"The rules that apply a lot of places don't apply here," says Don Creager, a Loving County judge for 28 years. "We just live a different lifestyle. We like it the way it is."
The way it is is empty: Over the past decade, no county in the Lower 48 states has had fewer people than this slice of west Texas tucked underneath New Mexico.
Loving County's population dropped from 141 in 1992 to 113 two years ago and was just 67 last year, according to census figures released this week.
There is no grocery store here, or bank, or hospital, not even a cemetery. No doctors or lawyers. The nearest sizable city is Pecos, 20 miles to the south, with about 9,500 people. And even they go to Odessa for big shopping trips.
Loving County is so vacant that each inhabitant could claim 10 square miles as his or her own. City dwellers in Manhattan get 400 square feet.
There are not a lot of rules and regulations, meaning smokers can light up anywhere in Loving County's only sit-down eating establishment.
"You go up to Austin and you can't smoke anywhere," Boot Track owner Charles Derrick says as he takes a drag on a filterless cigarette.
The wide-open spaces are knotted together by a few roads that lead to Mentone, the county's sole town. Residents wave as they make the familiar trip to take care of business. They enjoy a community bond that insulates them against crime and juvenile delinquency.
"You can't chuck a rock without hitting someone you know," Derrick says. "It's just small enough that people know each other and you don't have to worry about things disappearing."
Except, perhaps, the community itself.
The county's population plummeted 37.4 percent between 1990 and 2000 -- more than any other Texas county. No families are moving in and residents expect little change.
County Commissioner Royce Creager says oil and gas yield 98 percent of tax revenue, about $1 million in 2000. The median income in 1997, the latest figure available, was about $32,000. Most adults work in the oil patch.
The county's 10 school-age children travel to Wink, 26 miles from Mentone, to learn their lessons.
Creager's wife, Barbara, says she was somewhat surprised by the new census figures, but knows people are trickling away. As Derrick's wife, Regena, puts it: "There ain't nothing new here."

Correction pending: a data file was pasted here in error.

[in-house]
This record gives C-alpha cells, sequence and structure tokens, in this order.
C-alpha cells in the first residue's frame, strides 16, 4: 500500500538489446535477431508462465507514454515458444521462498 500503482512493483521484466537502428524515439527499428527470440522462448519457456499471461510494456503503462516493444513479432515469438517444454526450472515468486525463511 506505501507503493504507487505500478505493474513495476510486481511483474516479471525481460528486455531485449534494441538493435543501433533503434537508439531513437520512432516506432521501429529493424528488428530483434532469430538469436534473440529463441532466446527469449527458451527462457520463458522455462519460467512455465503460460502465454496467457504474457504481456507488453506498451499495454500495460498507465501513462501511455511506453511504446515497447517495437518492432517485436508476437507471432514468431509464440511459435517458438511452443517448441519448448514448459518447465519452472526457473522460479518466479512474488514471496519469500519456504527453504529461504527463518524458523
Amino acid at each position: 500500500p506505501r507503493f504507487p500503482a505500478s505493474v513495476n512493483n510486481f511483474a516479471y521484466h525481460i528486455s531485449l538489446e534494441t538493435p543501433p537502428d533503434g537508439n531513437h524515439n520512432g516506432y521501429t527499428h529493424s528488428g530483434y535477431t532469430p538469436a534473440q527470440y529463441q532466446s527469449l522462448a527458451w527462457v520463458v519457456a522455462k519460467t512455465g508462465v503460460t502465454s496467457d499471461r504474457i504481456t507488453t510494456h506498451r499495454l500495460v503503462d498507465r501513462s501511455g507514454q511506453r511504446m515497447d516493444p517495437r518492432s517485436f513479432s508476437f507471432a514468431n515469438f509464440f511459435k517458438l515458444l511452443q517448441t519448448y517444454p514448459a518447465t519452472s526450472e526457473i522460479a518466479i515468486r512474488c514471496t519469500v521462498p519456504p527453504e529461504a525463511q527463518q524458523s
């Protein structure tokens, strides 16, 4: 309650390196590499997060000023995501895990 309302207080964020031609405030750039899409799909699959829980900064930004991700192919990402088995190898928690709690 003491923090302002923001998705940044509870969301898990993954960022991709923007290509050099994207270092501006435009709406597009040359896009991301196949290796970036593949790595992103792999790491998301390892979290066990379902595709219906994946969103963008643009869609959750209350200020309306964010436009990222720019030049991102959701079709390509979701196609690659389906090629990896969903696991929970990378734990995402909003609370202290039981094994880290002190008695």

The scarcity of water and a fragile economy bind the community together.
The area receives just over 10 inches of rain a year, and some people have tried diverting water from the Pecos River.
to nurture cotton and grain. But as users upstream in New Mexico made claims on the water, its quality and quantity declined and farming dropped off.
Until recently, there was ranching. But drought made the landscape of greasewood and mesquite even less forgiving than usual.
A few area wells supply drinkable water, but they are not connected to a large, reliable aquifer. Even when a well produces, the water often is hard or polluted from mining. Most people must haul water.
Elgin Ray Jones has been poking holes in the county's dusty crust for years in search of water to support his community. With a sun-wrinkled finger, he points to drawings of geologic strata, where he believes a reliable source could be hidden 200 feet down.
Says his wife, Mary Belle: "Before I die, I'd like to live in a house where I could turn on the faucet without feeling guilty."
The county has been around since the late 1800s. It was named for Oliver Loving, a cattleman who was mortally wounded by Indians as he rode ahead of his herd in 1866.
Its population peak may have been in 1933, when 600 people lived here, most of them hoping to cash in on an oil boom that started in the mid-1920s.
Since then, things have declined quietly, except for an occasional oddity, like last year's election for a county commission seat.
A surprising 212 people registered to vote. Postal authorities had received a flood of requests for post office boxes, which can be used to establish residency, while recreational vehicles and trailer homes moved in for the same purpose.
Two-term incumbent Harlan Hopper won the election 37-24, but write-in opponent J.W. "Buddy" Busby challenged the results. A judge called in to sort out the mess found that 170 of the registrations were valid. The judge ordered a new election, and Hopper won again, 14-2.
"They may fight like cats and dogs on election day," Judge Creager says, "but then a tragedy or a function comes along like the fish fries we have and everyone gets along."
In fact, there are few complaints.
"We have beautiful sunrises and sunsets and beautiful moonrises and moonsets and gobs of space and we need it," says Mary Belle Jones, who acts as the county historian.